LightSwitch How To: Change the Currency Symbol for Money

In this short blog, you will learn how to change the currency symbol for in your Microsoft® Visual Studio® LightSwitch™ 2011 application. By default, the currency of the Money data type is set to dollar sign, for the English version of VS Lightswitch. But how can we change the currency to other currency symbols, for…


Pitfalls of Chinese Conversion (Part 2)

We have talked about Kernel32.dll and its LCMapString API in the previous entry. In addition, I have shown you how to use the API to convert Simplified Chinese character to Traditional Chinese character or vice versa with sample codes provided. If we perform a simple test on LCMapString API, we may find the limitation of…

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LightSwitch How To: Change the Run-Time Language

Microsoft Visual Studio LightSwitch 2011 was released in a limited set of languages, but the runtime is localized in more than 40 languages, namely: Arabic, Basque, Bulgarian, Catalan, Chinese (Simplified), Chinese (Traditional), Croatian, Czech, Danish, Dutch, English (United States), Estonian, Finish, French, German, Greek, Hebrew, Hungarian, Indonesian, Italian, Japanese, Korean, Latvian, Lithuanian, Malay, Norwegian, Polish,…


WR Series: What’s New in Globalization in .NET Framework 4

This episode touches on the new characteristics, changes, and improvements in the .NET Framework 4 regarding Globalization. Topics include Cultures, String Management, Neutral Cultures, and a set of tips and tricks to help you develop robust international applications.   Andy Gonzalez, PM in the Developer Division’s Globalization team, will introduce you to these concepts in…


Silverlight: Arabic Reversed?

Microsoft Silverlight is a cross-browser, cross-platform implementation of the .NET Framework for building rich interactive applications for the web. Support for Arabic and Bidi languages did not come for free. Microsoft added Bidi support starting version 4 but before that, there was no “official” support for Bidi languages (for example, Arabic, Hebrew).  Today, thanks to…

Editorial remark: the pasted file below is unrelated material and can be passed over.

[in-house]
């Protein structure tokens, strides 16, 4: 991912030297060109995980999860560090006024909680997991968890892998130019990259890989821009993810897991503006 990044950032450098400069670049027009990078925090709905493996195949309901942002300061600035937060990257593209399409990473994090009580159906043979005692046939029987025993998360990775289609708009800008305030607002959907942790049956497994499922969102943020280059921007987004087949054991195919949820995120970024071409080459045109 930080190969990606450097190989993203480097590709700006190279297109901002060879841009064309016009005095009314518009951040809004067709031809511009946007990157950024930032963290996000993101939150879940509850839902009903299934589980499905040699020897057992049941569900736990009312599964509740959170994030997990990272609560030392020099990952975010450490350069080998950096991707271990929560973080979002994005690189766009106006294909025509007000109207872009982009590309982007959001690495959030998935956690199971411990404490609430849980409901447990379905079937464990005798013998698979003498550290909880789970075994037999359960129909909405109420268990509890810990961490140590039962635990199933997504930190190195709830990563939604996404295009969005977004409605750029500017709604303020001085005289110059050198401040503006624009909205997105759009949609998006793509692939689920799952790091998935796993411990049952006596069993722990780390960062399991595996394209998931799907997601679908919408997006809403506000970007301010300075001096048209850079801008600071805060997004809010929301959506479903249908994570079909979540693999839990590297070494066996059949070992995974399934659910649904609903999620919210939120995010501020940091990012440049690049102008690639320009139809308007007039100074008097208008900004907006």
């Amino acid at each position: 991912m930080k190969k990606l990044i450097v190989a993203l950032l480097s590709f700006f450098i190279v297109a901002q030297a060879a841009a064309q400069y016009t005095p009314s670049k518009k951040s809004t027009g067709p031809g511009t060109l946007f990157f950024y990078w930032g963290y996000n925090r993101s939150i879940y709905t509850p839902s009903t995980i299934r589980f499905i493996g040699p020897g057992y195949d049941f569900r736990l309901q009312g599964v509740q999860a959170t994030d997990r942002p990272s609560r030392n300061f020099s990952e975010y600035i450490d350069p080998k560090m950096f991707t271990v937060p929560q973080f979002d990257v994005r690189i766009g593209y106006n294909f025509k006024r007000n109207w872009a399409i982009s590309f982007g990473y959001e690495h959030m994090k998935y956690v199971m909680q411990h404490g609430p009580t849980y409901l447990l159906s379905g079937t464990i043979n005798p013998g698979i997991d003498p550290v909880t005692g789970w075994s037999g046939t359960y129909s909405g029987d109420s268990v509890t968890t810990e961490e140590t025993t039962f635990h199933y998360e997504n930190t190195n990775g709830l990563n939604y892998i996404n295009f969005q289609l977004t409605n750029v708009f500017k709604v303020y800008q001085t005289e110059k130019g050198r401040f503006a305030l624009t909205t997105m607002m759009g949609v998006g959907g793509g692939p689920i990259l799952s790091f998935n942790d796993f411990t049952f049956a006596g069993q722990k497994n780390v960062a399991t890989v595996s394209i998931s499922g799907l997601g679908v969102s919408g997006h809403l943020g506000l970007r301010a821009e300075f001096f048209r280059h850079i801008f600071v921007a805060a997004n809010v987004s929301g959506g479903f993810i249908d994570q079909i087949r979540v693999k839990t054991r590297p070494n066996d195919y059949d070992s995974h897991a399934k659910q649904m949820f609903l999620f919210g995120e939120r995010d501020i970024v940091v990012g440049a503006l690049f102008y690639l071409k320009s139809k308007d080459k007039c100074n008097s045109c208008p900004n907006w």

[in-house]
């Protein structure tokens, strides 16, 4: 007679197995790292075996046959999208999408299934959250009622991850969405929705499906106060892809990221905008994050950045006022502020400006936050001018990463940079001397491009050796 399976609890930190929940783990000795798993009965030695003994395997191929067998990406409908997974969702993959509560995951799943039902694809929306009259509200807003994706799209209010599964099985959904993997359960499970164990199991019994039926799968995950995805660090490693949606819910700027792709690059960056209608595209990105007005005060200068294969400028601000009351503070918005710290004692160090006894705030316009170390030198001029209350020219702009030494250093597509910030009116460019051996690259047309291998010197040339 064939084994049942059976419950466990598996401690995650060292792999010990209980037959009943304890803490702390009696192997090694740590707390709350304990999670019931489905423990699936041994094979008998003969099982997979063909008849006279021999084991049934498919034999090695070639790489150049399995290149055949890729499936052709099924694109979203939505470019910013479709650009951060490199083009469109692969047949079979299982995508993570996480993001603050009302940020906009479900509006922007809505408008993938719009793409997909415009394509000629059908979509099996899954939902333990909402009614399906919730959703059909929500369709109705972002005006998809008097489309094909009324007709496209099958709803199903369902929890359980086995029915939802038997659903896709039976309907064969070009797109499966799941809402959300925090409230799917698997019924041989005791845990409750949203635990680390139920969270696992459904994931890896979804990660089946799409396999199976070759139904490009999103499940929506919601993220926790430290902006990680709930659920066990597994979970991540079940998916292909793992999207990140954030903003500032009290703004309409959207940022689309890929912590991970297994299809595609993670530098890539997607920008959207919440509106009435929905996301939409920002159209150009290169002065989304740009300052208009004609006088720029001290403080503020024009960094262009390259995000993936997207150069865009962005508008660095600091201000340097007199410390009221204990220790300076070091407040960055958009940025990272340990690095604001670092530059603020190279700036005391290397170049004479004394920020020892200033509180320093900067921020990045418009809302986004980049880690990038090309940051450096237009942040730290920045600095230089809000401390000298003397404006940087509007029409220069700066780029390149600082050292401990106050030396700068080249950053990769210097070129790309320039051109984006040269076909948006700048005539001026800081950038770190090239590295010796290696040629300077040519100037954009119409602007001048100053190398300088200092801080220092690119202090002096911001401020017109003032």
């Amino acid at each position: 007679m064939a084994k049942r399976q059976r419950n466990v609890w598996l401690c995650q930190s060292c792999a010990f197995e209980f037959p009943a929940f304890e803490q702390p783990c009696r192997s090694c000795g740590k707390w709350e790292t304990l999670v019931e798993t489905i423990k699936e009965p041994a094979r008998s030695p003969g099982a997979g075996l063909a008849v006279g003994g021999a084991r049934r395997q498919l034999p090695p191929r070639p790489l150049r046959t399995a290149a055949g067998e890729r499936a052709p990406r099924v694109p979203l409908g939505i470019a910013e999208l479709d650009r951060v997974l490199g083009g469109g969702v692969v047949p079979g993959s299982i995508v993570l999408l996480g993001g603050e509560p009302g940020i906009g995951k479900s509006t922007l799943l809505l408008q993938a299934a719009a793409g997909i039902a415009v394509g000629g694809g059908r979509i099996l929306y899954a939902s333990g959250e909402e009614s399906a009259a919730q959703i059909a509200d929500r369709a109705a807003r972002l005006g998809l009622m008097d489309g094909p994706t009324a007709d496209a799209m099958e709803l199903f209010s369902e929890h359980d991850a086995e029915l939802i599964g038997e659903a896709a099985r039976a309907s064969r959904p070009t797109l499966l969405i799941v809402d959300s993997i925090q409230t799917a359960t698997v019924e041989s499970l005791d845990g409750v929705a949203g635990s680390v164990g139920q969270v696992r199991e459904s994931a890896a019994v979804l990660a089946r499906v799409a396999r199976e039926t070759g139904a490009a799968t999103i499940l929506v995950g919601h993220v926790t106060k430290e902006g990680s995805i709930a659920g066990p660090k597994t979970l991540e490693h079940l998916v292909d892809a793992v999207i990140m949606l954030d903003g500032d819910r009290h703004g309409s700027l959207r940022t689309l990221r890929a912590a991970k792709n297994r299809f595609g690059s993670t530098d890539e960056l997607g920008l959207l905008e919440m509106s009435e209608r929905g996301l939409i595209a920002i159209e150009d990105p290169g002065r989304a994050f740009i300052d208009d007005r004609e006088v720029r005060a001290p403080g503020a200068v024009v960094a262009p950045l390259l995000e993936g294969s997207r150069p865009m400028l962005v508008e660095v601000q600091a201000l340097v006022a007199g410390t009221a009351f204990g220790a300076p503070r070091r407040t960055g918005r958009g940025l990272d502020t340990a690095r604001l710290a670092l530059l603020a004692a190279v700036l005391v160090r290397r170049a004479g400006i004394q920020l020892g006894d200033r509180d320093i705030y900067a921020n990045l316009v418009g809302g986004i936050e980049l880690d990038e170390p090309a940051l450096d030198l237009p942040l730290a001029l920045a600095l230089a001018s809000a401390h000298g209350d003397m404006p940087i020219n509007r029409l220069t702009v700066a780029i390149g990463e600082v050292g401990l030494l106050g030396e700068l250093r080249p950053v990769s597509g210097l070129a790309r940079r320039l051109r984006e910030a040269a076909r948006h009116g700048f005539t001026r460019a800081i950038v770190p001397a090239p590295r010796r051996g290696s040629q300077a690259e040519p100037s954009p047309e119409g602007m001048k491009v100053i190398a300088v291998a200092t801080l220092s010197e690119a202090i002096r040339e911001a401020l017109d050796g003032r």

Font Association (Part 1) – A Primer

Characters and GlyphsCharacters are the written symbols that we use to communicate ideas (e.g., N, 9, Θ, Π, 語, @). Glyphs are graphical representations of those characters.  Code pages are tables of characters and fonts are tables of glyphs. Unicode is designed to serve as a single code page for all characters. Because Unicode contains…


Introduction to Satellite Assemblies

A satellite assembly is a compiled library (DLL) that contains (“localizable”) resources such as strings, bitmaps, etc. You are likely to use them when creating a multilingual (UI) application. Satellite assemblies provide you with the capability of designing and deploying your solution to multiple cultures, rather than hard coding strings, bitmaps, etc., into your main…

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Diacritics, Accents, Tashkeel

So what are diacritics anyway? Diacritic is a mark typically used in combination with another character. These are sometimes called ‘accents’, in Latin, for example, “â” the mark on top of the “a” is a diacritic. In Hebrew and Arabic these are marks that denote vowels. In Arabic, these are also called ‘tashkeel’, for example…


Exploring Windows Locales and .NET Cultures

The term Locale is often misunderstood by developers creating international software for the Windows platform.  Some of the confusion arises from the fact that there are several different locales to choose from.  This blog post defines Locale and explains the different locales available in Windows. The concept of a .NET Culture is also defined here,…


Start Building an International Application for Windows Phone 7 (Part 1)

Most of you may have experience developing applications which can support different UI languages for different language speakers. For this topic, I am going to demonstrate how to create a simple international application for Windows Phone 7 by separating localizable resources from code to create language-specific resource files and also show how the culture fallback…

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